Edited work by Lois-Ann Holmes, formerly of South Orrington, April 2011.
Clark Falls on Johnson Mill Road, Orrington, Maine
The Clark Falls location is documented back to 1839, when a member of the Freeman family built a flour mill at this site. This mill did not prove successful.
In 1850, Vinal Cooper took over this mill site and operated what was probably the first paper mill in the area. The mill made paper from rags, not wood pulp. Rag paper is superior but cannot be produced in large quantities. The mill was still operating in 1860.
Sometime after that date, the paper mill burned. Vinal Cooper replaced the mill with a shingle mill which the Johnson Brothers took over after 1880 and converted to sawing barrel headers. They also added a gristmill and cider mill to the operation.
The 1900s arrived with automobiles and electricity; there was a decline of industry in town. As of the 1920s, there seems to be no findable record of this mill. There also seems to be no record of the destruction of the buildings which must have been on this site.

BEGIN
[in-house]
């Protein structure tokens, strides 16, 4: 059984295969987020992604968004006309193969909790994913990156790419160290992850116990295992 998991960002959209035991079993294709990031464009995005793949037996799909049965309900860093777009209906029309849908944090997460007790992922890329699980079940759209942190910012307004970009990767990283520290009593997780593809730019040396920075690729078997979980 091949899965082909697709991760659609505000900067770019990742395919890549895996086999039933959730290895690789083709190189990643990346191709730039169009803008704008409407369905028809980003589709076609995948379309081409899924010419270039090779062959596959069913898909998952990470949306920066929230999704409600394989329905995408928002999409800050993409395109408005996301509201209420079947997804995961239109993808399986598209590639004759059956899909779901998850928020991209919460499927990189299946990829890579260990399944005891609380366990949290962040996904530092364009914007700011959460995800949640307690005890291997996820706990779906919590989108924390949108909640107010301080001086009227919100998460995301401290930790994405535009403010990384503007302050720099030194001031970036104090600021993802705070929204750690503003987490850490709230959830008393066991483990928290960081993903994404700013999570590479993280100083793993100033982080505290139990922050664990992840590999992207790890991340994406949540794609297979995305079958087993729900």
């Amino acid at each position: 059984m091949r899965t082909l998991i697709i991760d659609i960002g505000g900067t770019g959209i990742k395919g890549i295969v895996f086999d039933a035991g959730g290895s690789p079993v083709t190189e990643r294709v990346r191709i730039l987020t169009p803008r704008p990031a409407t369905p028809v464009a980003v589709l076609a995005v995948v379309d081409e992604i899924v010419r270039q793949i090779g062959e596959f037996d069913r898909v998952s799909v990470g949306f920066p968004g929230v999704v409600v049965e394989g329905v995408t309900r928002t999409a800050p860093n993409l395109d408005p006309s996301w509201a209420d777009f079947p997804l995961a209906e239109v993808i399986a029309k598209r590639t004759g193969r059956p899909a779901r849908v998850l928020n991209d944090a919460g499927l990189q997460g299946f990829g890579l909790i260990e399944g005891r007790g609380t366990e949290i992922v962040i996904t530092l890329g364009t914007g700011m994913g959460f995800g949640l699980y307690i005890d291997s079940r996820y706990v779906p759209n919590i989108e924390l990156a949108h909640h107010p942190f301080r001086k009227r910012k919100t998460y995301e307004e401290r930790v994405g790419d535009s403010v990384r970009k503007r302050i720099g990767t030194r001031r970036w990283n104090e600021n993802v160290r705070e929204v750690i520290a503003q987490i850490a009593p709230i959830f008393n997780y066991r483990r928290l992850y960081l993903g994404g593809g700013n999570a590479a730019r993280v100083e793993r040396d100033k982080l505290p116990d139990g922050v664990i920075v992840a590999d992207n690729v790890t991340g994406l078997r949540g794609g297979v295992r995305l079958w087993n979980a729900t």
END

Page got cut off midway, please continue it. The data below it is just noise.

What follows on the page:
The site has plenty of remnants of the old mill with some concrete footings, stone foundation remnants, etc.
For a video of Clark Falls, see the OHS Facebook page.
Walin’tuk Creek from Swetts Pond to the Penobscot River, Orrington, Maine
Another waterway connected to Clark Falls spills into the Penboscot River at the boat landing in South Orrington. It is Walin’tuk Creek. Located in a historic area of Orrington, the name of this creek is now Mill Creek. If one looks upstream, visible are the footings where an old mill used to rest.
If you were to follow that stream back from the Penobscot to its origin, you would be at Swetts Pond by the dam. From Swetts Pond the stream meanders down along Dow Road, crosses under the road, crosses below the dead end of Stump Lane, coming down along Clarks Falls Road, going under Johnson Mill Road, over the Clark Falls, meandering some more along Johnson Mill Road, and crossing under Rt. 15 by the railroad tracks near Quarry Road on its way to the Penobscot. In fact, were the concrete and earthen Swetts Pond Dam to breech, this is the flood plain it would affect as has happened twice due to beaver.